People talk about their spirit animals. Or about which animal they’d be if there was really reincarnation. My mind has glanced over that topic more than once in my life. I used to think that if I wasn’t human, I’d be a dolphin. I like their big brains. I like that they hang around in groups and are strong communicators. And they’re helpful, seemingly altruistic. All of those traits appeal to me. As I’ve matured and looked at myself differently than I did years ago, I realized that my personality has shifted, along with my interest in nature. A bird girl when I was little, I’ve grown more interested in them in more recent years. I’m a skywatcher, a cloudchaser. I still love water. What could be a better spirit animal for me than an albatross? They’re gliders. They can fly for thousands of miles, never touching land, feeding from the sea. The majority of them mate for life. I mean, seriously, is this me or what?
So you might think the quarantine has pushed me over the edge. Not really. I’ve just been a little raw lately. Unlike the brave health workers who go to their hospitals daily, experiencing horror and death, I’ve been able to have the luxury of distance from that harsh reality for some time. This month will mark the third anniversary of Michael’s death. I was at his side, holding his hand, in our own home. An event so unlike these tragedies I read about, when people drop their loved ones at emergency rooms and never see them again. How unbearable, as is so much in the news cycle. Since March, I’ve experienced three deaths. One was my dear friend, Julie, an expected loss, but the end of a 50 year relationship. Last week, I heard of another friend’s death, this one a more casual friend, the kind with whom you can have a nice chat when you run into each other. She died from Covid19 at only sixty-one. This week, it was a man I’d known since he was very young, a musician who worked in my husband’s music store, and was part of a circle of people who moved in and around the periphery of my world for four decades. Michael and I were invited to his first wedding, an alternative and off-beat affair. I watched him perform in his bands until eventually the 10 year gap between us, meant that I was chasing children around while he was still doing gigs. In the past few years, we’d reestablished contact and exchanged thoughts and music over social media. His death was by suicide at age 59. This tough month of May also contains the birthday of my best friend from childhood, another suicide who I still grieve after 32 years. Everything suddenly felt like too much. So I headed out to chase the clouds on a beautiful sunny day, trying to climb over the mounting pain from each end of life.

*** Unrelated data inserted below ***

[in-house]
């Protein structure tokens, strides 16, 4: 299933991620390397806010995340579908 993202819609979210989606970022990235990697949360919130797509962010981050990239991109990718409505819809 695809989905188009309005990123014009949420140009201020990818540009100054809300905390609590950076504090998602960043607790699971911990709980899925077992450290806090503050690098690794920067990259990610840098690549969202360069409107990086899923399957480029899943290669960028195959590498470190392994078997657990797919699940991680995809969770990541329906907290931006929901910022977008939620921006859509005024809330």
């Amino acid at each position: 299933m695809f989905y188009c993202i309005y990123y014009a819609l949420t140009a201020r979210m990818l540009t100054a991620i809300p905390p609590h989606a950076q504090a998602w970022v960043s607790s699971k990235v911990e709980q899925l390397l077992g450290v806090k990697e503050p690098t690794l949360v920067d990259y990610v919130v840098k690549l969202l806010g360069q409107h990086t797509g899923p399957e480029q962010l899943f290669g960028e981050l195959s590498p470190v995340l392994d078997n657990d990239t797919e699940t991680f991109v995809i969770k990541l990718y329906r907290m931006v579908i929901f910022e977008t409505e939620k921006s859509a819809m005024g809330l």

The endless changing cloud formations never bore me. Instead they make me feel more centered and conscious of my place in the world. After driving around for an hour, I headed back home to push a little further into my never ending list of things to do. I started with the garden, checking out the latest blooms and the ones getting ready to open. I always have some anxiety every spring as I know there will be losses due to who knows what. And then there’s the satisfaction of the reliable, familiar ones who come back each year. Now, given the always surprising Illinois weather, a polar vortex has been served up for tonight, with frost expected. I admired what plants already arrived, hoping they’d survive this night. The ones in pots, hanging baskets and raised beds cost me an hour of bundling them up as best I could, trying to make sure they have their best shot at seeing another day.
I was really happy that I’d restrained myself from repotting and putting my tropical miracle from last year outside to weather the elements. Last year, a friend of mine gave me a gorgeous plant called a Duranta Sapphire tree for my birthday, also this month. I showered it with care, pretty certain I’d kill it in this unpredictable environment. But it hung on. So I kept watering it until suddenly, it was November and still it survived. I thought that any plant that wanted to live so much deserved a chance, so I brought it into my house. It’s still alive and soon I’ll repot it and bring it to the garden where I hope it will enjoy another glorious summer.